I was riding down the road today and heard this expression on the radio. I wondered what the hell it was all about because if it was particularly venomous I wanted to learn it and spit it out at people when needed. I googled it and found this..
[Q] From Gloria Spielman: What is the origin of the expression to read someone the riot act?
[A] These days, its just a figurative expression meaning to give an individual or a group a severe scolding or caution, or to announce that some unruly behaviour must cease. But originally it was a deadly serious injunction to a rioting crowd to disperse.
The Riot Act was passed by the British government in 1714 and came into force in 1715. This was the period of the Catholic Jacobite riots, when mobs opposed to the new Hanoverian king, George I, were attacking the meeting houses of dissenting groups. There was a very real threat of invasion by supporters of the deposed Stuart kings as actually happened later that year and also in 1745. The government feared uprisings, and passed a draconian law making it a felony if a group of more than twelve persons refused to disperse more than an hour after magistrates had told them to do so. To invoke the law, the magistrates had to read the proclamation contained in the Act aloud to the mob, something that often required more courage than they could summon up:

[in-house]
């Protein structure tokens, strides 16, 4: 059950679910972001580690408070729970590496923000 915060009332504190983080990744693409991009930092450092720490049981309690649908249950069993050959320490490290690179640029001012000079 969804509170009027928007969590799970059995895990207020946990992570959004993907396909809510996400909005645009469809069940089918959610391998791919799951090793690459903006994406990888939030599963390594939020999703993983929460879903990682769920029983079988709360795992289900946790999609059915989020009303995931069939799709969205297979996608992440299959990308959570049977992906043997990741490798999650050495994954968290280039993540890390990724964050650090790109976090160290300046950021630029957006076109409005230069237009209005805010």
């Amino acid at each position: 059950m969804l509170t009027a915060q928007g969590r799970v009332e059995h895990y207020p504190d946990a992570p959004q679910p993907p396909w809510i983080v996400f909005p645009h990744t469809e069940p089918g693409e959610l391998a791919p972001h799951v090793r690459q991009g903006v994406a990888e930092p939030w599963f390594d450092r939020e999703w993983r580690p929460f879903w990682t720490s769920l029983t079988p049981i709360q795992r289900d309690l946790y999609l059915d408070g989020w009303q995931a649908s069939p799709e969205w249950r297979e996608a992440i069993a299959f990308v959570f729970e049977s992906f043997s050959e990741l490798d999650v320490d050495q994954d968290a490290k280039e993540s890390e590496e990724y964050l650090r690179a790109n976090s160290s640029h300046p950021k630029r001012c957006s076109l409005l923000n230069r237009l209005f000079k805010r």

Our sovereign Lord the King chargeth and commandeth all persons, being assembled, immediately to disperse themselves, and peaceably to depart to their habitations, or to their lawful business, upon the pains contained in the act made in the first year of King George, for preventing tumults and riotous assemblies. God save the King.
The pains or penalties were penal servitude for life or not less than three years, or imprisonment with or without hard labour for up to two years. The Act remained in force for a surprisingly long time, only finally being repealed in 1973, though it had been effectively defunct for decades.